Knightdorn faces its darkest hour. The invincible forces of Walter Thorn approach Iovbridge, intent on dethroning Queen Sophie Delamere and crowning a tyrant.
When all hope seems lost, youthful Elliot announces himself before the queen as a knight, a title banned due to a betrayal and conduct of the Royal Guard. His skills with the sword are formidable. His confidence is unwavering. More importantly, he has a plan to stop Thorn.
With time running out to rekindle old alliances within the world of men and mythical beasts, Elliot and his newfound friends before Thorn suspects their trickery.
Gregory Kontaxis. Remember the name as there’s a lot more to come from this author. A lot more. Not content with starting out with a standalone or a trilogy, oh no, Kontaxis boldly swoops in with the first in a pentalogy; his The Dance of Light series.
It’s this confidence that is imbued in the book’s protagonist, Elliot (surname not included because … spoilers). We’re introduced to Elliot’s prowess with the sword in the book’s prologue and soon find him to be a flawed and fledgling hero when he appears again. Here’s a thing I liked about this novel – I liked the supporting characters and the antagonist, Walter Thorn, more.
Wait, what? Are you telling me, Beardy, that you didn’t like the main character? Well … yes and no. I didn’t like how stubborn and headstrong he is. I didn’t like how he feels that everyone should simply listen to him because he’s an excellent fighter. But I liked that he learned real quickly that he needed to change his approach, how he forms strong bonds with his companions and betters to combat Thorn.
Much like Queen Sophie’s advisors, I actually don’t believe we’re meant to like Elliot at first. But the triumph of The Return of the Knights is seeing this petulant boy grow into an increasingly competent knight worthy of the title. I loved that by the end of the book he’s no longer a pompous kid but a wartorn leader with a strategy of his own.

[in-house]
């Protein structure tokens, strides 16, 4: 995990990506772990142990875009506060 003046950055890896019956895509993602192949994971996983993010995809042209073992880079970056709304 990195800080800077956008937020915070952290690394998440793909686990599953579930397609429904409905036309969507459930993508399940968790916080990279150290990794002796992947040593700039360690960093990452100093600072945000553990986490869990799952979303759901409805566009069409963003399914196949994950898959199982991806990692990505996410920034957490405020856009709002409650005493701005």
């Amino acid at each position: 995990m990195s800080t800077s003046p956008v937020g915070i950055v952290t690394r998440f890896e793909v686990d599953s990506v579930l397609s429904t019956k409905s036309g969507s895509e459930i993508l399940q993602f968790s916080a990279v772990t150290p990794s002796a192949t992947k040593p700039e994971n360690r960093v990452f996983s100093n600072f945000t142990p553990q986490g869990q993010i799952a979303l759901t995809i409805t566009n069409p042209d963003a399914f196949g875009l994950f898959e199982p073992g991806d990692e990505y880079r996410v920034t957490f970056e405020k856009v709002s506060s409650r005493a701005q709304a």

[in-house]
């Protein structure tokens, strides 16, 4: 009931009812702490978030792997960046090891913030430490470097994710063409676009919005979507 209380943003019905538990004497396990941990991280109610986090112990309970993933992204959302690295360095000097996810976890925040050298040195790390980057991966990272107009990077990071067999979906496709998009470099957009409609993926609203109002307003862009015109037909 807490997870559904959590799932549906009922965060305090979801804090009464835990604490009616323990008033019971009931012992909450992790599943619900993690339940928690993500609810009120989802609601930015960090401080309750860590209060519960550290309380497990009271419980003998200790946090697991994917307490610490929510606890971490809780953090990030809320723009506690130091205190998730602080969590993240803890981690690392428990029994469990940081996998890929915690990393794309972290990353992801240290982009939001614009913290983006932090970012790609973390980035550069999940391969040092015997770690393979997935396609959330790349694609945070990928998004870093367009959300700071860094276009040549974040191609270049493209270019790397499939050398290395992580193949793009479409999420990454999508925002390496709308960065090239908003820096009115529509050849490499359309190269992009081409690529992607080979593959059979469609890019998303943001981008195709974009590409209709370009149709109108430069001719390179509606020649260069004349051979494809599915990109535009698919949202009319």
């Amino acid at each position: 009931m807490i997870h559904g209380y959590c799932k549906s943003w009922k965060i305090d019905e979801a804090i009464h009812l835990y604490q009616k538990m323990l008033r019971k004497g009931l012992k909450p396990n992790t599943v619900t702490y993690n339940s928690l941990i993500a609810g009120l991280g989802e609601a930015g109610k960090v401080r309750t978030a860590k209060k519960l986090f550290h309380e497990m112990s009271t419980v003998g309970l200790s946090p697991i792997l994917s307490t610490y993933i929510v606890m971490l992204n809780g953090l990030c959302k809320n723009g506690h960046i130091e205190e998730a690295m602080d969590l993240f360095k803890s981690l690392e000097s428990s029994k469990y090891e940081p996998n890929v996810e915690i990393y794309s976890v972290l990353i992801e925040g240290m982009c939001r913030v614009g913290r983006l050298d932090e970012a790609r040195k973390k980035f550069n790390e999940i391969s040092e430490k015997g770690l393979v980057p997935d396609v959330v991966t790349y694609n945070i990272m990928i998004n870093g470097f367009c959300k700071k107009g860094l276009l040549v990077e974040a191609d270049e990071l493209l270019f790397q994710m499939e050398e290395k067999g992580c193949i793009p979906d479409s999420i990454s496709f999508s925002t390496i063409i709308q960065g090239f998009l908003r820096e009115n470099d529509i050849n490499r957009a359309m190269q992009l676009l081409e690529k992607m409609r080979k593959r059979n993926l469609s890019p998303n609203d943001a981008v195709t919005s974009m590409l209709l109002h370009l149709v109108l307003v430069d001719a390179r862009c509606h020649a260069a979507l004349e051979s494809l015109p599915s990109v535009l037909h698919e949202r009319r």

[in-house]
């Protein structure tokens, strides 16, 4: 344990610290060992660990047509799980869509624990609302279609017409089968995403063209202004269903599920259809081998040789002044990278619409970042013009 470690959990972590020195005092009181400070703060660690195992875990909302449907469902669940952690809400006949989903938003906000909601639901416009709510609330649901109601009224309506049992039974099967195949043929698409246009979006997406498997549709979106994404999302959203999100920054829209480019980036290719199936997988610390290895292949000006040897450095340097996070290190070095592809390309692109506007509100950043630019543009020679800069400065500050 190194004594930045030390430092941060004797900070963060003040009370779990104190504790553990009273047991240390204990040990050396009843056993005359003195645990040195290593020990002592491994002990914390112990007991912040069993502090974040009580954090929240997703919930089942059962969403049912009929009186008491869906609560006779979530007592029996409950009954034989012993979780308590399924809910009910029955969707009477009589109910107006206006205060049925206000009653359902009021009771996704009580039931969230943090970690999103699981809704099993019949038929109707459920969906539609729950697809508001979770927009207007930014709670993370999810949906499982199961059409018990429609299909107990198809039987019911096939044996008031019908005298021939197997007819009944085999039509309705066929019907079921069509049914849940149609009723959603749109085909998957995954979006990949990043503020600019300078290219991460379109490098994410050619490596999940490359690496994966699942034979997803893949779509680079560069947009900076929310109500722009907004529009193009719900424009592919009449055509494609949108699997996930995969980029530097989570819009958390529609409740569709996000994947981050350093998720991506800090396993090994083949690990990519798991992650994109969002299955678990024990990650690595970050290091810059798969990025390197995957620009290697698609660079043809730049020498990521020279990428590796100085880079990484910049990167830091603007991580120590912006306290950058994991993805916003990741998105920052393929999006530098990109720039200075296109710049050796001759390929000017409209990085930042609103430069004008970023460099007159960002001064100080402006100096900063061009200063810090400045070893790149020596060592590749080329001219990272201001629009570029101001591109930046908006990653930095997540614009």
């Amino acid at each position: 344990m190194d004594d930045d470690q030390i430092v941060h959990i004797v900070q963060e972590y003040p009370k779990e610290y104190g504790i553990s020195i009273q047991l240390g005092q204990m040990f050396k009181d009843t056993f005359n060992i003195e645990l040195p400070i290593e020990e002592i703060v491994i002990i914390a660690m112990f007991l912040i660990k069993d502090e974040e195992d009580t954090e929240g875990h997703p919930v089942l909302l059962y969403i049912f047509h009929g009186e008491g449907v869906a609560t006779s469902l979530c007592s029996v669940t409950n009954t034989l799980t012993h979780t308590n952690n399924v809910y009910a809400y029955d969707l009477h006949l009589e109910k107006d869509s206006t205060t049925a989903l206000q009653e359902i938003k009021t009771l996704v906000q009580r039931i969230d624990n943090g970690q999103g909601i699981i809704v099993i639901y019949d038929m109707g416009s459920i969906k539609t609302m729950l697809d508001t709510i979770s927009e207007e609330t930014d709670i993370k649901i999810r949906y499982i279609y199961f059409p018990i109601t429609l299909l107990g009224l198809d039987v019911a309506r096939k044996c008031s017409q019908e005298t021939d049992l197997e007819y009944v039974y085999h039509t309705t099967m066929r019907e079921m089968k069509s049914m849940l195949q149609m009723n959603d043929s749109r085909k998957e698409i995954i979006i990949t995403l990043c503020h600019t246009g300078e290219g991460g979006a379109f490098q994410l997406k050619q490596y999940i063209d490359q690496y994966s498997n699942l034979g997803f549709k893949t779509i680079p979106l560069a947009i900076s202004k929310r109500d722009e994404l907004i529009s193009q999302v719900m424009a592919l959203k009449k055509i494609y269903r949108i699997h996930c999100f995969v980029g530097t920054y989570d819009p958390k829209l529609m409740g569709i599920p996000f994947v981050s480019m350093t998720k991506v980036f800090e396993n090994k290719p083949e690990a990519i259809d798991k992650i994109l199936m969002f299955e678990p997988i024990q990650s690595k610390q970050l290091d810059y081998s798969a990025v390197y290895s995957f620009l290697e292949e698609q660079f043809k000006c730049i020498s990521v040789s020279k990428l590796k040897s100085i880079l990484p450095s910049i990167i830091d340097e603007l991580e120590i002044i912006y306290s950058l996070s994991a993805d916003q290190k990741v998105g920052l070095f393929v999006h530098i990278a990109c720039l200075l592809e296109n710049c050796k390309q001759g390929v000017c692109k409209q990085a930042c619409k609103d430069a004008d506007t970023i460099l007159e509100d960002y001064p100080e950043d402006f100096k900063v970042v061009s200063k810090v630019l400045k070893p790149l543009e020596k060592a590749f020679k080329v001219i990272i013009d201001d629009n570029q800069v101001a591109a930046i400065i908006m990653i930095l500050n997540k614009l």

I feel that too often tales like this feature a generic lead character who comes out of nowhere and is immediately the chosen one. Unfortunately several books can’t escape the resulting bland and damp squib of a saga that follows. Kontaxis takes this trope but breathes in some actual character growth to make it interesting. As such, we get a deeply satisfying arc to cut through the politics and the warfare like a mighty vanguard.
Not Just Another Odysseus
Another key area to point out here is the Greek mythological element to the story. This isn’t a lazy rehash of Odysseus or Hercules but a blossoming epic that cleverly borrows some of the elements of Greek mythology we know and love. Centaurs and Pegasi feature heavily in the lore more so than gods and ancient heroes. In this way, Kontaxis is like some Grecian wizard of Oz – pay no attention to the man behind the κουρτίνα – bringing some new colour to old legends.
There are moments where the prose flits to this mythical style that I find hard to describe. All I can say is that these were the moments of the book I enjoyed the most and didn’t want to finish. Everything soared into the mythological and the fantastical before effortlessly landing back into the plot to screw over the scenery-chewing baddie. Real satisfying reading.
And what a baddie. Walter Thorn is insidious. He Joffrey grown up and, terrifyingly, made competent.. He’s just so evil. Real elements of Cluny the Scourge incalculable cruelty and villainy but with enough depth to make him compelling. He also has a poisonous white tiger. Yep.
When you’re not warming to Elliot or shaking your fist at Thorn, there’s a perfectly competent backing cast to accompany you along the journey through Knightdorn. And with this cast, Kontaxis gives a real mezze of themes throughout: found family, the chosen one, elder races, mythical curses, siege warfare, battles, revenge, heartbreaking character deaths; the list can go on and on.
My Two Cent[aur]s’ Worth
As you can see in that last paragraph, if there’s one criticism I can level at the book is that there’s a lot to take in when it comes to TRotK. There are some moments that could have been equally as effective in later instalments of the series but these are not many.
It could well be that if you enjoy a book that sticks to one or two tropes then you might struggle with some elements of TRofK but it’s not something that spoiled my enjoyment of the novel. Yes, there were plenty of tropes on display but it never felt like the author was ticking off a list.
The political elements were mercifully not too political. I like my grand plans easy to follow and Elliot’s masterplan made sense and played out in a believable way. Queen Sophie’s progression from beleaguered and reluctant ruler to a more ruthless politician was a neat touch and I look forward to seeing what happens as the war with Thorn develops.
The Endless Knight
Kontaxis clearly earns a “one-to-watch” reputation and I’m excited to see where this series goes. There seems to be the potential for the Greek Myth elements to ramp up in the sequels after TRotK gives us an early taste. With a novella out in November we thankfully don’t need to wait too long to see Kontaxis’ new mythology style again.